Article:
* This warrants a much longer discussion, but for now: the University of Mary Washington has a master plan to raze seven buildings including the historic 1931 Seacobeck Dining Hall. Seriously, UMW? Your historic preservation program is one of the best undergraduate programs in the country and you’re not going to take the advice of that department? Bad move.

* Actually, Preservation Nation’s Story of the Day feature often has stories about demolition threats. Yikes! (Not to be confused with that yikes!) Isn’t it time people got over the whole demolition thing? It’s not green, people.

* Christmas and historic mansions? Oh, how grand living that life must have been.

Shared with me, courtesy of Sabra, who found this on Etsy (via caramelos). If anyone has sent one the way of Preservation in Pink, I’ll love you forever (ahem, sisters). Just kidding! But they are adorable.

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Unrelated but worth sharing:

Follow my sister Annie O’Shea through the skeleton World Cup race series this winter.

Send thank you notes to the United States soldiers! (It takes about five seconds.)

A Life in the Trades: December 2010

Series introduction. October 2009. November 2009. December 2009. January 2010. February 2010. March 2010. April 2010. May 2010. June 2010. September 2010. October 2010. November 2010.

By Nicholas Bogosian

A Photo Diary of the Fall Quarter at Belmont Tech’s BPR program.

Metals class introduced us to the art of blacksmithing as well as the deterioration and preservation of various metals. Jeff Forster, guest instructor, owns a decorative ironworks and metal restoration business in Wheeling, WV.

The author at work.

Our Field Lab class in Morristown, OH gave us the opportunity to carry out sandstone foundation repairs. Improper face-bedding of the stone as well as the use of a Portland cement had caused some noticeable deterioration of the stone. The joints were repointed with an appropriate Virginia Lime Works mortar and one significantly damaged stone was given a plastic repair with a Jahn restoration product so that its cavernous face could be made sound again.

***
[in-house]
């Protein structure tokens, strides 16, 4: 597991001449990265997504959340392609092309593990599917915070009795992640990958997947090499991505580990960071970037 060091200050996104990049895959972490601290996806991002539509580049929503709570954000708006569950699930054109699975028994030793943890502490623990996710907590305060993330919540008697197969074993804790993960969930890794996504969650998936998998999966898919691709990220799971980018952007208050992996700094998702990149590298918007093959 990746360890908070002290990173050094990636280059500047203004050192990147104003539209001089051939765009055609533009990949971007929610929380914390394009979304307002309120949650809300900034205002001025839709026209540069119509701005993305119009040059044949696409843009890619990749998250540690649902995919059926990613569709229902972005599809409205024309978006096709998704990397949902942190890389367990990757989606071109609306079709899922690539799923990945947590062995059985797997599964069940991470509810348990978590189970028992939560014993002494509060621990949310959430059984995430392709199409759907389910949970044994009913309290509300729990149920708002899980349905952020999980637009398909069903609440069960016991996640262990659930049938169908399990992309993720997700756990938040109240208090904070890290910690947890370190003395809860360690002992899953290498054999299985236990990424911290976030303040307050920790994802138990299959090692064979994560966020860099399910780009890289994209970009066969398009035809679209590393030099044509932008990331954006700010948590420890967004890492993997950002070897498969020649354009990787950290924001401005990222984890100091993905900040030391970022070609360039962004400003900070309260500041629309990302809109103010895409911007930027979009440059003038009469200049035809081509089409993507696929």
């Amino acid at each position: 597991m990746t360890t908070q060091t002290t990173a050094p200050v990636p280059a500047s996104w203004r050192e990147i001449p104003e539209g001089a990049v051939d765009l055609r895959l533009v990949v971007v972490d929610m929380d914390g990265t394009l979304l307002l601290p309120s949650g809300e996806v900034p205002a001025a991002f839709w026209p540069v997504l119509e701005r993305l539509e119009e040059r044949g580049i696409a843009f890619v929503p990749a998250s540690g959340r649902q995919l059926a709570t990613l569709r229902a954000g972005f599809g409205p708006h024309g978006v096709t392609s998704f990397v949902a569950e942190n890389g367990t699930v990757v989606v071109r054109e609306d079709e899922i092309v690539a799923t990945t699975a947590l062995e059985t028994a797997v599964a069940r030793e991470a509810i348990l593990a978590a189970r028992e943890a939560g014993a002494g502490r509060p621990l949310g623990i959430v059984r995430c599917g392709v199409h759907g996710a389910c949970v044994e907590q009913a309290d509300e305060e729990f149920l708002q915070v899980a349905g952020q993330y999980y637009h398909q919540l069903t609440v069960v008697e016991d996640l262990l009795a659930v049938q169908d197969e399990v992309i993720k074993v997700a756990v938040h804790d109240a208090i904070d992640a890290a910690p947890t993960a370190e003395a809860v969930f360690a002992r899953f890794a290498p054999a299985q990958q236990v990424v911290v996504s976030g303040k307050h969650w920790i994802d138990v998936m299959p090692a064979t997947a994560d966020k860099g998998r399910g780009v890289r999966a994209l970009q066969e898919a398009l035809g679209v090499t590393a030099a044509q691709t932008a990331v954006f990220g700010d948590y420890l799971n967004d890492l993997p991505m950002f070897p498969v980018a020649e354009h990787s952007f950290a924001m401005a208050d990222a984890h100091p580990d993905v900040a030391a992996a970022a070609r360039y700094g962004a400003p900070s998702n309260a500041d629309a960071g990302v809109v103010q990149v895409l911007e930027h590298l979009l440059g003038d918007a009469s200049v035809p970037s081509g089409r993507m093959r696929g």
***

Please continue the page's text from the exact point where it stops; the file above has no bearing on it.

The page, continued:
Jahn repair.

After Jahn repair.

In Windows & Doors class, damaged sashes and sills were removed from an 1880s one-room schoolhouse in Pleasant Hill, OH for repairs back at our lab space. Repairs included documentation of conditions, wood consolidation, paint removal, and re-glazing. Our final project was the creation of a paneled door with traditional mortise and tenon joinery and raised panels.

Graining & Marbling Class introduced us to the art of faux painting. Projects included sample boards of various stones and wood species. Final projects involved the creation of a “Pietra Dura” panel or stone marquetry as well as a panel with a graining and marbling combination.

And finally, my advanced material science class, which I elaborated on in my last blog, involved the conservation of structural timbers. Various techniques were carried out, including: splices/ dutchmans, WER (wood epoxy reinforcement), as well as mechanical repairs.

 

Carving out interior wood rot.

Splice/dutchman of knee brace.

 

BETA system repair to end rot using fiberglass rods and epoxy.

All photographs courtesy of Nicholas Bogosian.

Weekend Homework

One day soon I will not have anymore weekend homework, but right now I have two more weekends full until this semester (i.e. my grad school career) ends. And this weekend I’m back to the Addison Town Hall, one of my favorite buildings. This time I’m working on an interior conditions assessment (which follow a windows conditions assessment and an exterior conditions assessment). Take a look at these photos:

 

The second floor and the stage.

On the stage.

View from the stage.

 

These are only on the second floor because it’s the more historic of the floors… and it has the amazing historic feeling to it. Can you imagine putting on a play for your class on that stage? Look at those little desks. I love the benches, too, likely used for town hall meetings and grange hall meetings. While I chose a cold, but sunny day to conduct my documentation, it was colder inside the building than outside! (This, of course, I expected since the building hasn’t been heated in decades.) Still, any chance to spend time in the Addison Town Hall is a treat.

That’s my homework this weekend. What about you?